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This Week in Nature: May 10, 2007

A news feature writes about the complexities associated with advanced fluorescence microscopes when it comes to live cell imaging. Considering how fast the field of cellular imaging is advancing, the piece warns cell biologists to think twice about whether the images they capture are accurate shots of that "bustling traffic of the cytoplasm."

Welcome to the fold, Monodelphis domestica! Today's cover paper reports on the sequencing of the grey, short-tailed opossum by Eric Lander's lab at the Broad. Being the first marsupial species to be sequenced, the furry grey one will provide insight into mammalian genome organization and evolution.

At the Picower Institute for Learning and Memory at MIT, researchers found that chromatin modifications, specifically increased histone-tail acetylation, helped mice models regain access to long-term memory if they had experienced loss of neurons and brain atrophy. Their work has implications for the study of neurodegenerative diseases.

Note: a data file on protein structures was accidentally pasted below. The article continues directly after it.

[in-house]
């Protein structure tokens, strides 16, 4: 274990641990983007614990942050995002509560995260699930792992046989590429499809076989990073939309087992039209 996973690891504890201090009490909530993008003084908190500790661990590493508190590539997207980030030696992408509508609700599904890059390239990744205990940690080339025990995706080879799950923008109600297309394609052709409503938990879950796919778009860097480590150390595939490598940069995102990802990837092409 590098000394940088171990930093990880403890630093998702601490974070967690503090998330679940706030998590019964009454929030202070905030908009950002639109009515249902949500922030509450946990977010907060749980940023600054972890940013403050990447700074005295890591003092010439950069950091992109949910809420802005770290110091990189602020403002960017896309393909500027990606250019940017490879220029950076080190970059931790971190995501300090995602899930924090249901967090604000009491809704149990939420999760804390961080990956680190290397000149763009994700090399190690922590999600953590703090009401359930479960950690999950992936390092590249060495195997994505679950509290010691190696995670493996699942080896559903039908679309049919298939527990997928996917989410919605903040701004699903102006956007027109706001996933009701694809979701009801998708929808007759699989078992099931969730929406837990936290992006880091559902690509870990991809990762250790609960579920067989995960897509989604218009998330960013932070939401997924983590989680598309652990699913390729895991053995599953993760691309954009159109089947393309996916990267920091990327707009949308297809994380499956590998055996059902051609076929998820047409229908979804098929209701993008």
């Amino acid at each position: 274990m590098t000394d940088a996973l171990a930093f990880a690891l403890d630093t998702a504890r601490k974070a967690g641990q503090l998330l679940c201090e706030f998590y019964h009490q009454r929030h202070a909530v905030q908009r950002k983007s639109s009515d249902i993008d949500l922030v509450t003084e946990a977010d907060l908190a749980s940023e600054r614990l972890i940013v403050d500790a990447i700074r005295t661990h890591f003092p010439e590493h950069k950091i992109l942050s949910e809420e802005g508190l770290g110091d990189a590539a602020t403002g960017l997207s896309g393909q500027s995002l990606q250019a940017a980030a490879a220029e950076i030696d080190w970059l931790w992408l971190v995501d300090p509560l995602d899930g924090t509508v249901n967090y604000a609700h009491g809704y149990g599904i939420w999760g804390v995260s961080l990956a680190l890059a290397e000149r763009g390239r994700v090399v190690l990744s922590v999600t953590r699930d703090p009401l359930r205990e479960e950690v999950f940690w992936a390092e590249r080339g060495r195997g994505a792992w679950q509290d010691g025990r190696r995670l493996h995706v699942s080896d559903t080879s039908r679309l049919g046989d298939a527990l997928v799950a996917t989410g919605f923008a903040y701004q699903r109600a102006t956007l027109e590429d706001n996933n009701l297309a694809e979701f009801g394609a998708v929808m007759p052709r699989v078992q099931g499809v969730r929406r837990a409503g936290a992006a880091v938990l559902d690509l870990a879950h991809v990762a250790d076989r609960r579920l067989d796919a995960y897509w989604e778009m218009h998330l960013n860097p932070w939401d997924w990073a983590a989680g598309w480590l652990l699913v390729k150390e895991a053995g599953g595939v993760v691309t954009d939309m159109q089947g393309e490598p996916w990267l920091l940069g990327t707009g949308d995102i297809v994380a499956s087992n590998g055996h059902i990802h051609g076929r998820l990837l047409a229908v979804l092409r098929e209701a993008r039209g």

The Scan

NFTs for Genome Sharing

Nature News writes that non-fungible tokens could be a way for people to profit from sharing genomic data.

Wastewater Warning System

Time magazine writes that cities and college campuses are monitoring sewage for SARS-CoV-2, an approach officials hope lasts beyond COVID-19.

Networks to Boost Surveillance

Scientific American writes that new organizations and networks aim to improve the ability of developing countries to conduct SARS-CoV-2 genomic surveillance.

Genome Biology Papers on Gastric Cancer Epimutations, BUTTERFLY, GUNC Tool

In Genome Biology this week: recurrent epigenetic mutations in gastric cancer, correction tool for unique molecular identifier-based assays, and more.